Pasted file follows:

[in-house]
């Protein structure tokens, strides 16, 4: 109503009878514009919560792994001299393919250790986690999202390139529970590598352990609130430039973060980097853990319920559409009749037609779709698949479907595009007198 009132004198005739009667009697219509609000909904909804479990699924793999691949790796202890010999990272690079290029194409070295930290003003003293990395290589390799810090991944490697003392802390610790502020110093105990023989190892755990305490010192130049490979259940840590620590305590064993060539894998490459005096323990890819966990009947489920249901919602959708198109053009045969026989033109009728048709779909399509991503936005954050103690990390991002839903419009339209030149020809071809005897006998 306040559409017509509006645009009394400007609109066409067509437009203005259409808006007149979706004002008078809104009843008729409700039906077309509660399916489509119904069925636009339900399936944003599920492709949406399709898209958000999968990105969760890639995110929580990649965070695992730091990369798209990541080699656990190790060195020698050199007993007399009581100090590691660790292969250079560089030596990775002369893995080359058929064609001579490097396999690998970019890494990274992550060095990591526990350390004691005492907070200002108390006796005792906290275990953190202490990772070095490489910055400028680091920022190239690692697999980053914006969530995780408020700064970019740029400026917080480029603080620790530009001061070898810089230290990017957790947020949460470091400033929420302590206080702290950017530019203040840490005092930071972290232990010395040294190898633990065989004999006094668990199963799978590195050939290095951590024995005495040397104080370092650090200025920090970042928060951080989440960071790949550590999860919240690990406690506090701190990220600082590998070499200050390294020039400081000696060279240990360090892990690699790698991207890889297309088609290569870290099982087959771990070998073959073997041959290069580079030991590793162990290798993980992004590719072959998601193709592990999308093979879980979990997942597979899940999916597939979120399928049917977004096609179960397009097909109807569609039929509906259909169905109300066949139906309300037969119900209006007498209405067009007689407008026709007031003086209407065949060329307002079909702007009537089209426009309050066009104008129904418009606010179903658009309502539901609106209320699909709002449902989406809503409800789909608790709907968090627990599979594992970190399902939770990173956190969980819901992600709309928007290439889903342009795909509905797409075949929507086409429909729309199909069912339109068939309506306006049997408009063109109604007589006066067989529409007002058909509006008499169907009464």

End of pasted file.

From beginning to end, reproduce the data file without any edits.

[in-house]
């Protein structure tokens, strides 16, 4: 109503009878514009919560792994001299393919250790986690999202390139529970590598352990609130430039973060980097853990319920559409009749037609779709698949479907595009007198 009132004198005739009667009697219509609000909904909804479990699924793999691949790796202890010999990272690079290029194409070295930290003003003293990395290589390799810090991944490697003392802390610790502020110093105990023989190892755990305490010192130049490979259940840590620590305590064993060539894998490459005096323990890819966990009947489920249901919602959708198109053009045969026989033109009728048709779909399509991503936005954050103690990390991002839903419009339209030149020809071809005897006998 306040559409017509509006645009009394400007609109066409067509437009203005259409808006007149979706004002008078809104009843008729409700039906077309509660399916489509119904069925636009339900399936944003599920492709949406399709898209958000999968990105969760890639995110929580990649965070695992730091990369798209990541080699656990190790060195020698050199007993007399009581100090590691660790292969250079560089030596990775002369893995080359058929064609001579490097396999690998970019890494990274992550060095990591526990350390004691005492907070200002108390006796005792906290275990953190202490990772070095490489910055400028680091920022190239690692697999980053914006969530995780408020700064970019740029400026917080480029603080620790530009001061070898810089230290990017957790947020949460470091400033929420302590206080702290950017530019203040840490005092930071972290232990010395040294190898633990065989004999006094668990199963799978590195050939290095951590024995005495040397104080370092650090200025920090970042928060951080989440960071790949550590999860919240690990406690506090701190990220600082590998070499200050390294020039400081000696060279240990360090892990690699790698991207890889297309088609290569870290099982087959771990070998073959073997041959290069580079030991590793162990290798993980992004590719072959998601193709592990999308093979879980979990997942597979899940999916597939979120399928049917977004096609179960397009097909109807569609039929509906259909169905109300066949139906309300037969119900209006007498209405067009007689407008026709007031003086209407065949060329307002079909702007009537089209426009309050066009104008129904418009606010179903658009309502539901609106209320699909709002449902989406809503409800789909608790709907968090627990599979594992970190399902939770990173956190969980819901992600709309928007290439889903342009795909509905797409075949929507086409429909729309199909069912339109068939309506306006049997408009063109109604007589006066067989529409007002058909509006008499169907009464």